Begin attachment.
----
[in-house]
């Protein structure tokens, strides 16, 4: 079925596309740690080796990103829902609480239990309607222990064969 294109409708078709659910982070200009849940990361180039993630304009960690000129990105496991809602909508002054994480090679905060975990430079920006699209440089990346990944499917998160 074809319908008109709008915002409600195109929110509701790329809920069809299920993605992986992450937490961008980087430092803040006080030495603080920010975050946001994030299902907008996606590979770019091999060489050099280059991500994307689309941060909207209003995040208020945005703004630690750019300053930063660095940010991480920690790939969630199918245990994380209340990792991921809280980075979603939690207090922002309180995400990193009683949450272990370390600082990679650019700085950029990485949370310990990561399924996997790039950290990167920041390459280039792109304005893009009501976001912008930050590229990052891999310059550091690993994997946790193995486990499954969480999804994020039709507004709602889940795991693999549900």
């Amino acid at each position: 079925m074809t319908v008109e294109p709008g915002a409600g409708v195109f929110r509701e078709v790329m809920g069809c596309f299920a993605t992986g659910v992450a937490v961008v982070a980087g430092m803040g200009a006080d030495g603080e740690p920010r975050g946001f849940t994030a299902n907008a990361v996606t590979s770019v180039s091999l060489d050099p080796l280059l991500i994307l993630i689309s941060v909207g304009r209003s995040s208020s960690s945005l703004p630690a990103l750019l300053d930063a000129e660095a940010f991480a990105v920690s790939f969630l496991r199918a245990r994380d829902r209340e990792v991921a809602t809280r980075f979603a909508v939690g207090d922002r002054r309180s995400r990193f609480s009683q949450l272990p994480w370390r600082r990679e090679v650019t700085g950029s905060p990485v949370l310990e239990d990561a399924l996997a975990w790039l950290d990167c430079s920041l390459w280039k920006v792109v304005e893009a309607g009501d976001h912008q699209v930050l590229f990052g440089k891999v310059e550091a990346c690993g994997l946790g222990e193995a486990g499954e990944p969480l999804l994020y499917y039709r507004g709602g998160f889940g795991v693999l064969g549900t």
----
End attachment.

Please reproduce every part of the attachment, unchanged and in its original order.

[in-house]
């Protein structure tokens, strides 16, 4: 079925596309740690080796990103829902609480239990309607222990064969 294109409708078709659910982070200009849940990361180039993630304009960690000129990105496991809602909508002054994480090679905060975990430079920006699209440089990346990944499917998160 074809319908008109709008915002409600195109929110509701790329809920069809299920993605992986992450937490961008980087430092803040006080030495603080920010975050946001994030299902907008996606590979770019091999060489050099280059991500994307689309941060909207209003995040208020945005703004630690750019300053930063660095940010991480920690790939969630199918245990994380209340990792991921809280980075979603939690207090922002309180995400990193009683949450272990370390600082990679650019700085950029990485949370310990990561399924996997790039950290990167920041390459280039792109304005893009009501976001912008930050590229990052891999310059550091690993994997946790193995486990499954969480999804994020039709507004709602889940795991693999549900």
């Amino acid at each position: 079925m074809t319908v008109e294109p709008g915002a409600g409708v195109f929110r509701e078709v790329m809920g069809c596309f299920a993605t992986g659910v992450a937490v961008v982070a980087g430092m803040g200009a006080d030495g603080e740690p920010r975050g946001f849940t994030a299902n907008a990361v996606t590979s770019v180039s091999l060489d050099p080796l280059l991500i994307l993630i689309s941060v909207g304009r209003s995040s208020s960690s945005l703004p630690a990103l750019l300053d930063a000129e660095a940010f991480a990105v920690s790939f969630l496991r199918a245990r994380d829902r209340e990792v991921a809602t809280r980075f979603a909508v939690g207090d922002r002054r309180s995400r990193f609480s009683q949450l272990p994480w370390r600082r990679e090679v650019t700085g950029s905060p990485v949370l310990e239990d990561a399924l996997a975990w790039l950290d990167c430079s920041l390459w280039k920006v792109v304005e893009a309607g009501d976001h912008q699209v930050l590229f990052g440089k891999v310059e550091a990346c690993g994997l946790g222990e193995a486990g499954e990944p969480l999804l994020y499917y039709r507004g709602g998160f889940g795991v693999l064969g549900t």